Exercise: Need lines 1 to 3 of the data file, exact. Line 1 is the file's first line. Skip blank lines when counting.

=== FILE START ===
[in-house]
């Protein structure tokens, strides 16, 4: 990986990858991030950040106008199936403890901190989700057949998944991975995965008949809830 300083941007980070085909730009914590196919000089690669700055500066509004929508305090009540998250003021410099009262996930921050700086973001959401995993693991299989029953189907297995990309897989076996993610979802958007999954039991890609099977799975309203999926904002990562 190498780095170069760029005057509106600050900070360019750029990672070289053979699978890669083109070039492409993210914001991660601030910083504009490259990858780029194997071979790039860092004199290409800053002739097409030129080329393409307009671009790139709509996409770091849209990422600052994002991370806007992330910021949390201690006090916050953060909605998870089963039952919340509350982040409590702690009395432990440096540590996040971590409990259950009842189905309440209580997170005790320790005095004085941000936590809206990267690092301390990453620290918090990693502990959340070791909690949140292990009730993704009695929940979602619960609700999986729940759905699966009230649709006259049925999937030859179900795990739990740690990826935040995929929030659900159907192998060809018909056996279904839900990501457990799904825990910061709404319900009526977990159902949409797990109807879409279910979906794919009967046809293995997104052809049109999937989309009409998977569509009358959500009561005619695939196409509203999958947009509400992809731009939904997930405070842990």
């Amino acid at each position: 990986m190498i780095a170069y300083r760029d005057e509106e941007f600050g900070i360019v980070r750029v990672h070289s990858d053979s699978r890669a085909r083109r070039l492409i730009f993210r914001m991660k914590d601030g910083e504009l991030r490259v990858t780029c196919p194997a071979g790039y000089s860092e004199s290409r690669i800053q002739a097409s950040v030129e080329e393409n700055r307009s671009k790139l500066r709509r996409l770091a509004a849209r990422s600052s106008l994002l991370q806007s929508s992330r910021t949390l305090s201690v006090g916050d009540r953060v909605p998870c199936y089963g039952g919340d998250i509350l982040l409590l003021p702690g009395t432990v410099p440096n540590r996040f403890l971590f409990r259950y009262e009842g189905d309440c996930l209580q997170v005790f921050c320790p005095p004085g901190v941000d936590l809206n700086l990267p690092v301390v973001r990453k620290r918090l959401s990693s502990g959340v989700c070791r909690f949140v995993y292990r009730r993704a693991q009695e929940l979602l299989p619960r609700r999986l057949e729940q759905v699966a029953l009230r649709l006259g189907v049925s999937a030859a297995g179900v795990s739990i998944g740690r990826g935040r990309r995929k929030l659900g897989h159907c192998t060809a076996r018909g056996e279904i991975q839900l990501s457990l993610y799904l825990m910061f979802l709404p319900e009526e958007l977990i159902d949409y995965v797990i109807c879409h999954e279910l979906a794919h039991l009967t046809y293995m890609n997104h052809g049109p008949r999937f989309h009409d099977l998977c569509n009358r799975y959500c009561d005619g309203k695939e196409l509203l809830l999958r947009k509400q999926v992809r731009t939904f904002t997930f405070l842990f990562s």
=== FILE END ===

[in-house]
């Protein structure tokens, strides 16, 4: 990986990858991030950040106008199936403890901190989700057949998944991975995965008949809830 300083941007980070085909730009914590196919000089690669700055500066509004929508305090009540998250003021410099009262996930921050700086973001959401995993693991299989029953189907297995990309897989076996993610979802958007999954039991890609099977799975309203999926904002990562 190498780095170069760029005057509106600050900070360019750029990672070289053979699978890669083109070039492409993210914001991660601030910083504009490259990858780029194997071979790039860092004199290409800053002739097409030129080329393409307009671009790139709509996409770091849209990422600052994002991370806007992330910021949390201690006090916050953060909605998870089963039952919340509350982040409590702690009395432990440096540590996040971590409990259950009842189905309440209580997170005790320790005095004085941000936590809206990267690092301390990453620290918090990693502990959340070791909690949140292990009730993704009695929940979602619960609700999986729940759905699966009230649709006259049925999937030859179900795990739990740690990826935040995929929030659900159907192998060809018909056996279904839900990501457990799904825990910061709404319900009526977990159902949409797990109807879409279910979906794919009967046809293995997104052809049109999937989309009409998977569509009358959500009561005619695939196409509203999958947009509400992809731009939904997930405070842990």
């Amino acid at each position: 990986m190498i780095a170069y300083r760029d005057e509106e941007f600050g900070i360019v980070r750029v990672h070289s990858d053979s699978r890669a085909r083109r070039l492409i730009f993210r914001m991660k914590d601030g910083e504009l991030r490259v990858t780029c196919p194997a071979g790039y000089s860092e004199s290409r690669i800053q002739a097409s950040v030129e080329e393409n700055r307009s671009k790139l500066r709509r996409l770091a509004a849209r990422s600052s106008l994002l991370q806007s929508s992330r910021t949390l305090s201690v006090g916050d009540r953060v909605p998870c199936y089963g039952g919340d998250i509350l982040l409590l003021p702690g009395t432990v410099p440096n540590r996040f403890l971590f409990r259950y009262e009842g189905d309440c996930l209580q997170v005790f921050c320790p005095p004085g901190v941000d936590l809206n700086l990267p690092v301390v973001r990453k620290r918090l959401s990693s502990g959340v989700c070791r909690f949140v995993y292990r009730r993704a693991q009695e929940l979602l299989p619960r609700r999986l057949e729940q759905v699966a029953l009230r649709l006259g189907v049925s999937a030859a297995g179900v795990s739990i998944g740690r990826g935040r990309r995929k929030l659900g897989h159907c192998t060809a076996r018909g056996e279904i991975q839900l990501s457990l993610y799904l825990m910061f979802l709404p319900e009526e958007l977990i159902d949409y995965v797990i109807c879409h999954e279910l979906a794919h039991l009967t046809y293995m890609n997104h052809g049109p008949r999937f989309h009409d099977l998977c569509n009358r799975y959500c009561d005619g309203k695939e196409l509203l809830l999958r947009k509400q999926v992809r731009t939904f904002t997930f405070l842990f990562s």